ACI-NA File Comments on FAA's Internal SMS Guidance

On July 22, ACI-NA submitted its comments regarding the FAA’s internal SMS program as established by FAA Order 5200.11, FAA Airports (ARP) Safety Management System, particularly concerning the associated draft Implementation Guidance.  This is not to be confused with the Part 139 Notice of Proposed Rulemaking (NPRM) on SMS, in which comments were filed on July 5, 2011.

As we note at the beginning of our comments, U.S. airports, as well as ACI-NA, continue to be committed to safety and show a willingness to consider and even embrace SMS and its proactive, data-driven approach to safety that permeates all levels of the airport organization. With that said, we remain concerned with both the internal and external SMS programs.

As background, Order 5200.11 officially took effect on June 1, 2011.  At about the same time, citing resources, training, and staffing constraints, the FAA limited the mandatory applicability of the order only to large hub airports.  Despite this limitation, the FAA has given Airports Regional Offices and Airports District Offices (ADOs) broad discretion to apply the Order to smaller airports, noting the regional offices and ADOs “may elect to conduct SRM at airports earlier than the above schedule in cases where it is deemed beneficial and appropriate.”  At ACI-NA, we have already heard of a number of cases where small and medium hub airports have been required to initiate SRM activities.

Activities that are subject to SRM requirements include planning and construction activities that involve airport layout plan (ALP) updates, design and construction efforts that have construction safety and phasing plans (CSPPs), and requests for modifications of design standards (MOSs).  Put more simply, the SRM requirements in Order 5200.11 will affect practically all planning, design, and construction activities at your airport.  They also will affect many of your periodic maintenance activities.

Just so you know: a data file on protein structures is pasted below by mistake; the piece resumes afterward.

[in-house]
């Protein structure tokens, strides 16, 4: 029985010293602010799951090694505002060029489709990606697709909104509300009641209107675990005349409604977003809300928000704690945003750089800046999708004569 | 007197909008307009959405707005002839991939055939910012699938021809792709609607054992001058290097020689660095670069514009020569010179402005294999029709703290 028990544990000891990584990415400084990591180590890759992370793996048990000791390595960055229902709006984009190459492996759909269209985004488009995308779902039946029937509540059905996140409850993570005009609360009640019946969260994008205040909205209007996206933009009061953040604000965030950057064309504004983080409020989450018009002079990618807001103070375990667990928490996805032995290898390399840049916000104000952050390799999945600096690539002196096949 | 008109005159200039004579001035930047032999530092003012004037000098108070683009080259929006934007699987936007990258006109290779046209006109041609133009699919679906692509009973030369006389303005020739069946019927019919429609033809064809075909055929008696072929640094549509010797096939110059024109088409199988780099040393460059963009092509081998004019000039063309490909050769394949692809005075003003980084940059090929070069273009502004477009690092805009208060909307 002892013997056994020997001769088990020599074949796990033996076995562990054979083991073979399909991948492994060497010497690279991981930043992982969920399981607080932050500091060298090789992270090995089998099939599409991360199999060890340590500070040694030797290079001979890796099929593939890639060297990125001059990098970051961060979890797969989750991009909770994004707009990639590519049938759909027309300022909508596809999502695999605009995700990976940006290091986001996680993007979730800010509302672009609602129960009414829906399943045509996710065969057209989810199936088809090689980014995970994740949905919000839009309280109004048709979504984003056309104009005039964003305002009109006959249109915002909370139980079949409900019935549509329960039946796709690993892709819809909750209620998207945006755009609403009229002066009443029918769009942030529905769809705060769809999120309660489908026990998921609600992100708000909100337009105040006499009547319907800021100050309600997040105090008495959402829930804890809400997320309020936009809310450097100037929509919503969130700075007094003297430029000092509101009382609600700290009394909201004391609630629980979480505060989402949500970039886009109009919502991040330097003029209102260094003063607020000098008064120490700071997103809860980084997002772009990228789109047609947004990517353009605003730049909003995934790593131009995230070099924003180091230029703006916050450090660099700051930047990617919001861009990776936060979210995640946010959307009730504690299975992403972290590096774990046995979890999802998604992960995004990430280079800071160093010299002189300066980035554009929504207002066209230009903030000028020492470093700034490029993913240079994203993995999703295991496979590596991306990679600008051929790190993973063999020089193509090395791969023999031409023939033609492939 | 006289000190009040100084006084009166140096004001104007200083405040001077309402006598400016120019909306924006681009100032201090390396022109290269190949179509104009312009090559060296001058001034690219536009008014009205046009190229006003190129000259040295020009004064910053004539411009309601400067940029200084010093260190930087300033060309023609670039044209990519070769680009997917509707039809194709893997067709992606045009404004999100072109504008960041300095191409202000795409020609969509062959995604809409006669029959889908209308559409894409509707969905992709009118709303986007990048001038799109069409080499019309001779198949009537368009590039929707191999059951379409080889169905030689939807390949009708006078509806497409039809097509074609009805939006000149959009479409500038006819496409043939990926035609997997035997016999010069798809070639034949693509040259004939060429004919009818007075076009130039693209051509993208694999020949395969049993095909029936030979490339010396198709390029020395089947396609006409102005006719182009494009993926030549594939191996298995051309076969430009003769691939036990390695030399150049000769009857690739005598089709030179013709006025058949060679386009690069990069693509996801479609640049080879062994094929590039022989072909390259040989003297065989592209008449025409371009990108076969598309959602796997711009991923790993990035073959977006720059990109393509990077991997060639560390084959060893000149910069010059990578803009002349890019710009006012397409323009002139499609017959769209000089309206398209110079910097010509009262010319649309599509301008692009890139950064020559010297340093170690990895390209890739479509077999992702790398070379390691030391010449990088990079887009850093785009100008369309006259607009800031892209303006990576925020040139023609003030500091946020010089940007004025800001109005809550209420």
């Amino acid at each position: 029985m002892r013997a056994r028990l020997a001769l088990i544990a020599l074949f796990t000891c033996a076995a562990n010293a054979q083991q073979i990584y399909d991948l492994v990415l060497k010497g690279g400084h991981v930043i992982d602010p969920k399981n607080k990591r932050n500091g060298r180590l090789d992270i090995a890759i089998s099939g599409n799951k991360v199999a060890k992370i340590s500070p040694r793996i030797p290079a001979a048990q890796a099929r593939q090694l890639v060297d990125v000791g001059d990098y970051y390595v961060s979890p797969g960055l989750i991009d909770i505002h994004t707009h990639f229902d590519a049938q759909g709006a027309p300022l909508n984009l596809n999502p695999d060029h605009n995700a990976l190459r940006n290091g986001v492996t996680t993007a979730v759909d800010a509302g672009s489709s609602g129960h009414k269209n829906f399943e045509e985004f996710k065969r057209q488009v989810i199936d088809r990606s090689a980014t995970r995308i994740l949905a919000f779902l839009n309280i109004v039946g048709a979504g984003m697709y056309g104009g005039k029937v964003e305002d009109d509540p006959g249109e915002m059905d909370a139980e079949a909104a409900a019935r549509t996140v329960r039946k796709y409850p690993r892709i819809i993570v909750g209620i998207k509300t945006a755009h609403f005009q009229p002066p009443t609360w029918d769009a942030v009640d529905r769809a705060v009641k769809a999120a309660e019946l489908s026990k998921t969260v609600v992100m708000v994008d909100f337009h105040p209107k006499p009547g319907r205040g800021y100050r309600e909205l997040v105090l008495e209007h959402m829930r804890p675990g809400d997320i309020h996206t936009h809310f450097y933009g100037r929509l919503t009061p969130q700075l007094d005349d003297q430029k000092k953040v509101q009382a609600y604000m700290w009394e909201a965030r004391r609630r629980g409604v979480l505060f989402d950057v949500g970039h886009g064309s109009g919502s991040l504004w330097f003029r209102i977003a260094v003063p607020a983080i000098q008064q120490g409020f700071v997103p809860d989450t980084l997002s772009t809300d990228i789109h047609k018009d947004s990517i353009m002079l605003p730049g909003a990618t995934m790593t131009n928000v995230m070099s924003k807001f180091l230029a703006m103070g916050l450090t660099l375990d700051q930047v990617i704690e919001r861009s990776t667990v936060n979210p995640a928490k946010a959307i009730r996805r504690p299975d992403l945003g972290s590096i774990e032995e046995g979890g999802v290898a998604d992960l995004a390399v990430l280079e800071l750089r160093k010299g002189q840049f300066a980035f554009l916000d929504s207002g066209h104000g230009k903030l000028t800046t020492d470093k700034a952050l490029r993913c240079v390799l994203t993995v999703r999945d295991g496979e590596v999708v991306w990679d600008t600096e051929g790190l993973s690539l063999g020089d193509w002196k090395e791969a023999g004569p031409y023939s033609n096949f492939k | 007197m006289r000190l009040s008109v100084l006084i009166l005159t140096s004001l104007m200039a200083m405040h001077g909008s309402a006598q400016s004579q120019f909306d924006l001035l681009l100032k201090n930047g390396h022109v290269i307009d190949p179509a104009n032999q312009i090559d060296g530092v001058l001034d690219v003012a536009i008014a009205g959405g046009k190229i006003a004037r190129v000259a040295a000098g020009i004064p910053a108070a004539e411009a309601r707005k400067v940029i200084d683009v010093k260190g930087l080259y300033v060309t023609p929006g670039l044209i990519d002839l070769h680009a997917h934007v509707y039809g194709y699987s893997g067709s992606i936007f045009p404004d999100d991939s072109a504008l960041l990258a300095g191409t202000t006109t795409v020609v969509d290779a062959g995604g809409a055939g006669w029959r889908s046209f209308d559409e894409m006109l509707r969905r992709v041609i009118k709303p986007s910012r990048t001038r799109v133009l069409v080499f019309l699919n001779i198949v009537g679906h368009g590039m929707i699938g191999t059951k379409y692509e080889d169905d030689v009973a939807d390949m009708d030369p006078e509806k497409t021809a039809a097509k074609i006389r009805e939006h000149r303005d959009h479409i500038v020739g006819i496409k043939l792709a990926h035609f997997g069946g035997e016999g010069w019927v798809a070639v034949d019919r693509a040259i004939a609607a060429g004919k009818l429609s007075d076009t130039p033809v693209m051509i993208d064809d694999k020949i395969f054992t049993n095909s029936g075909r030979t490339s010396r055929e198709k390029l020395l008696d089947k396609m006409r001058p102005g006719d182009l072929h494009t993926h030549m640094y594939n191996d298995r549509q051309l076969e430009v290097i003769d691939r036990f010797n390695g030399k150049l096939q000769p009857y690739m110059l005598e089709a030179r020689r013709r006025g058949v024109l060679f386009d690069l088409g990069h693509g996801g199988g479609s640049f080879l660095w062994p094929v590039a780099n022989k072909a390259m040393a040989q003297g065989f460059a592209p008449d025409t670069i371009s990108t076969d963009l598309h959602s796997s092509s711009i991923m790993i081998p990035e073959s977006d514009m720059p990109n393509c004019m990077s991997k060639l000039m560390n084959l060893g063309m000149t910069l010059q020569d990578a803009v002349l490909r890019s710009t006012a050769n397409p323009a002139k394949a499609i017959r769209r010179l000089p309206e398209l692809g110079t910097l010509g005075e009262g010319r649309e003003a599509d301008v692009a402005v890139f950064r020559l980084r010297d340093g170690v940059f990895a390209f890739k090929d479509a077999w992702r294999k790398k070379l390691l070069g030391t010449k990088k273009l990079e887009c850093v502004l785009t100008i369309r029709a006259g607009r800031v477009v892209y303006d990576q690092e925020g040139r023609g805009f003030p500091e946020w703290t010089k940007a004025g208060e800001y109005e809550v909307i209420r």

What do these SRM requirements mean for you?  If the program is implemented as described in the Implementation Guidance, you will be on the hook for a lion’s share of the costs of SRM activities.  You will also be responsible for preparing a number of documents—including a project proposal summary and supporting planning and risk analysis documentation—to facilitate SRM efforts as well as providing staff and facilitators for FAA-required SRM panels.  Finally, you will be required to sign off on SRM panel recommendations and, quoting directly from the draft Implementation Guidance, “comply with any risk mitigation measures that fall within [airport operators’] area of responsibility.”

In summary, the FAA’s internal SMS program will likely lengthen your planning and design processes and increase their costs.  In addition, you may find yourself committed to potentially costly and difficult risk mitigation activities based on SRM panel findings.

ACI-NA has been very concerned about the impact of these costly and problematic “internal” regulations.  As we note in our comments to the FAA, our concerns include the inappropriate regulation of airports via Order 5200.11, the FAA’s commitment of airports to pay the costs associated with implementing Order 5200.11 absent formal regulatory evaluations, the lack of clearly defined staffing and resource plans to support required SRM activities, and the lack of defined timelines for conduct of these SRM activities.  We believe that these concerns call into question the effectiveness and practicability of Order 5200.11.

We are committed to working with FAA to find a more manageable approach to implementing Order 5200.11 than is described in the draft Implementation Guidance and encourage you to add your voice to our effort.  In the meantime, however, there are some important steps you can take to be better prepared for SRM requirements. 

  • Incorporate safety risk analyses into airport planning and design activities at an early stage.  Doing so will put you in control of these analyses and enable you to address safety concerns early, before they require costly redesigns or mitigation activities.
  • Strengthen your relationships with local FAA representatives both from the Office of Airports and the Air Traffic Organization and involve them early in your planning and design processes.  These relationships will be extremely critical during SRM activities and the better informed your FAA representatives are about the project, the better prepared they can be when they participate in SRM panels.
  • Set aside a contingency for unexpected safety issues that arise during planning and design efforts.  Such contingencies will vary with the complexity and safety effects of the proposed project, but
  • Consult with your legal counsel to determine how SRM activities can be best protected from inappropriate public disclosure.  Such disclosure can leave you exposed to legal liability and can also serve to chill honest and open discussions of safety issues, which are critical to the effectiveness of SMS.

If you have questions or comments please contact:

Chris Oswaldat or 202.293.4539
Matt Griffin at or 202.293.4548